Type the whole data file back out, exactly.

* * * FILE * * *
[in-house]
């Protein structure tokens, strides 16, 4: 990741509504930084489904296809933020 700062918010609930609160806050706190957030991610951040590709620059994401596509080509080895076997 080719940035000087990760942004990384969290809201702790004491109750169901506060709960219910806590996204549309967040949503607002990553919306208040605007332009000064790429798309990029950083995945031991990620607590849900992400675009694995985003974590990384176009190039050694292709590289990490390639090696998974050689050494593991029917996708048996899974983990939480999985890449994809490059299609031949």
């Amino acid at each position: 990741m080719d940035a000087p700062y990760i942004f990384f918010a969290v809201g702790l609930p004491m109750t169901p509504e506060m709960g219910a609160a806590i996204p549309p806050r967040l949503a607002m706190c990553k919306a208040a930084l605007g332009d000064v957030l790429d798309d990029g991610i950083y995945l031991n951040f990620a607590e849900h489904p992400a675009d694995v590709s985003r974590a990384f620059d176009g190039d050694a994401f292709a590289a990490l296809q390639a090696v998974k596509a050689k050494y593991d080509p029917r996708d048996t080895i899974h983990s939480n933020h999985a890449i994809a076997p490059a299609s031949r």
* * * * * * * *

[in-house]
């Protein structure tokens, strides 16, 4: 990741509504930084489904296809933020 700062918010609930609160806050706190957030991610951040590709620059994401596509080509080895076997 080719940035000087990760942004990384969290809201702790004491109750169901506060709960219910806590996204549309967040949503607002990553919306208040605007332009000064790429798309990029950083995945031991990620607590849900992400675009694995985003974590990384176009190039050694292709590289990490390639090696998974050689050494593991029917996708048996899974983990939480999985890449994809490059299609031949």
């Amino acid at each position: 990741m080719d940035a000087p700062y990760i942004f990384f918010a969290v809201g702790l609930p004491m109750t169901p509504e506060m709960g219910a609160a806590i996204p549309p806050r967040l949503a607002m706190c990553k919306a208040a930084l605007g332009d000064v957030l790429d798309d990029g991610i950083y995945l031991n951040f990620a607590e849900h489904p992400a675009d694995v590709s985003r974590a990384f620059d176009g190039d050694a994401f292709a590289a990490l296809q390639a090696v998974k596509a050689k050494y593991d080509p029917r996708d048996t080895i899974h983990s939480n933020h999985a890449i994809a076997p490059a299609s031949r």